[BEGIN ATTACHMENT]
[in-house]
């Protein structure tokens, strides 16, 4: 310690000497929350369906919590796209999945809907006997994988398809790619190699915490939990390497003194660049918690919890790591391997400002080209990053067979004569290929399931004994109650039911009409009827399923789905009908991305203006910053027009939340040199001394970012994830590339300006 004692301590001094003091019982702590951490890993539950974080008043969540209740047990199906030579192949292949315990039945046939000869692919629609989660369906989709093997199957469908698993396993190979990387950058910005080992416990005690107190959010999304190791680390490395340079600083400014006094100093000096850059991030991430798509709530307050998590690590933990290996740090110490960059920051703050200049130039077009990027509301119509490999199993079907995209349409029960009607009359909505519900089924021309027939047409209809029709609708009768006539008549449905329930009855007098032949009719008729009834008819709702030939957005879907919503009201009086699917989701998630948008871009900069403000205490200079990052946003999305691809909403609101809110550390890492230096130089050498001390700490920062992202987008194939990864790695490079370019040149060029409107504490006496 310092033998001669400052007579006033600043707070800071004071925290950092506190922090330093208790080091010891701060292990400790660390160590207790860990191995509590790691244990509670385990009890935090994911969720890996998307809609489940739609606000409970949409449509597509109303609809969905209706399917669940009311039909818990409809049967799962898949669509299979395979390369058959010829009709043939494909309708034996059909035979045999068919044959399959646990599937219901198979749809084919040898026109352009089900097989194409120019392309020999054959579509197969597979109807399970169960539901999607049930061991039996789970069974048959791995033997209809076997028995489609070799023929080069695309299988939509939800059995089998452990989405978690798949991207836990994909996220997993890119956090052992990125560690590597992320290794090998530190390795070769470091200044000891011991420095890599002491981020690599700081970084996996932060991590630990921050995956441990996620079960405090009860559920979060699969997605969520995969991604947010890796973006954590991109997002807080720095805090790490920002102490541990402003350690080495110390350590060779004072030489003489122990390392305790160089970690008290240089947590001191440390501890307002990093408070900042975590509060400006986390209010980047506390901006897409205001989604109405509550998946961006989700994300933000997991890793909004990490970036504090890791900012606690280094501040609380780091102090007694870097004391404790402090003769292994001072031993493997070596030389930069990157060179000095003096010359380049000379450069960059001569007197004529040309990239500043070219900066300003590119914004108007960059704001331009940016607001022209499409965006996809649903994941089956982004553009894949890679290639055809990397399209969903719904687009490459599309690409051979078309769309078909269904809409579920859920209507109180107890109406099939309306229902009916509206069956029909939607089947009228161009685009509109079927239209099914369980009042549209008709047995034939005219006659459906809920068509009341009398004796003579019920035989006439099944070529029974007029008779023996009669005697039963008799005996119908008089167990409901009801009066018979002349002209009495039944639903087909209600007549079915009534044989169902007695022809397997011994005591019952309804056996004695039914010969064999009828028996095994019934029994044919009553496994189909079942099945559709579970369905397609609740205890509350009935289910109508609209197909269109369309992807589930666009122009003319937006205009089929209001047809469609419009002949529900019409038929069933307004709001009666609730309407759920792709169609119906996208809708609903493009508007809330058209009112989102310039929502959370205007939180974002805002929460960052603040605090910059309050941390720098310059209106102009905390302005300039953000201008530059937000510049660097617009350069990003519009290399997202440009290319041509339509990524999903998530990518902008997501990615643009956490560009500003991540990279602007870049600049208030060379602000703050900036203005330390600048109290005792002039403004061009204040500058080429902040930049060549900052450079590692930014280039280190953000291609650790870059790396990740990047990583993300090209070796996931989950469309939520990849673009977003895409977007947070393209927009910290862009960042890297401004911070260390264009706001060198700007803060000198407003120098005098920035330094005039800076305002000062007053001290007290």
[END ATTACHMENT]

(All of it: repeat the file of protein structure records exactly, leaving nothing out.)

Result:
[in-house]
């Protein structure tokens, strides 16, 4: 310690000497929350369906919590796209999945809907006997994988398809790619190699915490939990390497003194660049918690919890790591391997400002080209990053067979004569290929399931004994109650039911009409009827399923789905009908991305203006910053027009939340040199001394970012994830590339300006 004692301590001094003091019982702590951490890993539950974080008043969540209740047990199906030579192949292949315990039945046939000869692919629609989660369906989709093997199957469908698993396993190979990387950058910005080992416990005690107190959010999304190791680390490395340079600083400014006094100093000096850059991030991430798509709530307050998590690590933990290996740090110490960059920051703050200049130039077009990027509301119509490999199993079907995209349409029960009607009359909505519900089924021309027939047409209809029709609708009768006539008549449905329930009855007098032949009719008729009834008819709702030939957005879907919503009201009086699917989701998630948008871009900069403000205490200079990052946003999305691809909403609101809110550390890492230096130089050498001390700490920062992202987008194939990864790695490079370019040149060029409107504490006496 310092033998001669400052007579006033600043707070800071004071925290950092506190922090330093208790080091010891701060292990400790660390160590207790860990191995509590790691244990509670385990009890935090994911969720890996998307809609489940739609606000409970949409449509597509109303609809969905209706399917669940009311039909818990409809049967799962898949669509299979395979390369058959010829009709043939494909309708034996059909035979045999068919044959399959646990599937219901198979749809084919040898026109352009089900097989194409120019392309020999054959579509197969597979109807399970169960539901999607049930061991039996789970069974048959791995033997209809076997028995489609070799023929080069695309299988939509939800059995089998452990989405978690798949991207836990994909996220997993890119956090052992990125560690590597992320290794090998530190390795070769470091200044000891011991420095890599002491981020690599700081970084996996932060991590630990921050995956441990996620079960405090009860559920979060699969997605969520995969991604947010890796973006954590991109997002807080720095805090790490920002102490541990402003350690080495110390350590060779004072030489003489122990390392305790160089970690008290240089947590001191440390501890307002990093408070900042975590509060400006986390209010980047506390901006897409205001989604109405509550998946961006989700994300933000997991890793909004990490970036504090890791900012606690280094501040609380780091102090007694870097004391404790402090003769292994001072031993493997070596030389930069990157060179000095003096010359380049000379450069960059001569007197004529040309990239500043070219900066300003590119914004108007960059704001331009940016607001022209499409965006996809649903994941089956982004553009894949890679290639055809990397399209969903719904687009490459599309690409051979078309769309078909269904809409579920859920209507109180107890109406099939309306229902009916509206069956029909939607089947009228161009685009509109079927239209099914369980009042549209008709047995034939005219006659459906809920068509009341009398004796003579019920035989006439099944070529029974007029008779023996009669005697039963008799005996119908008089167990409901009801009066018979002349002209009495039944639903087909209600007549079915009534044989169902007695022809397997011994005591019952309804056996004695039914010969064999009828028996095994019934029994044919009553496994189909079942099945559709579970369905397609609740205890509350009935289910109508609209197909269109369309992807589930666009122009003319937006205009089929209001047809469609419009002949529900019409038929069933307004709001009666609730309407759920792709169609119906996208809708609903493009508007809330058209009112989102310039929502959370205007939180974002805002929460960052603040605090910059309050941390720098310059209106102009905390302005300039953000201008530059937000510049660097617009350069990003519009290399997202440009290319041509339509990524999903998530990518902008997501990615643009956490560009500003991540990279602007870049600049208030060379602000703050900036203005330390600048109290005792002039403004061009204040500058080429902040930049060549900052450079590692930014280039280190953000291609650790870059790396990740990047990583993300090209070796996931989950469309939520990849673009977003895409977007947070393209927009910290862009960042890297401004911070260390264009706001060198700007803060000198407003120098005098920035330094005039800076305002000062007053001290007290």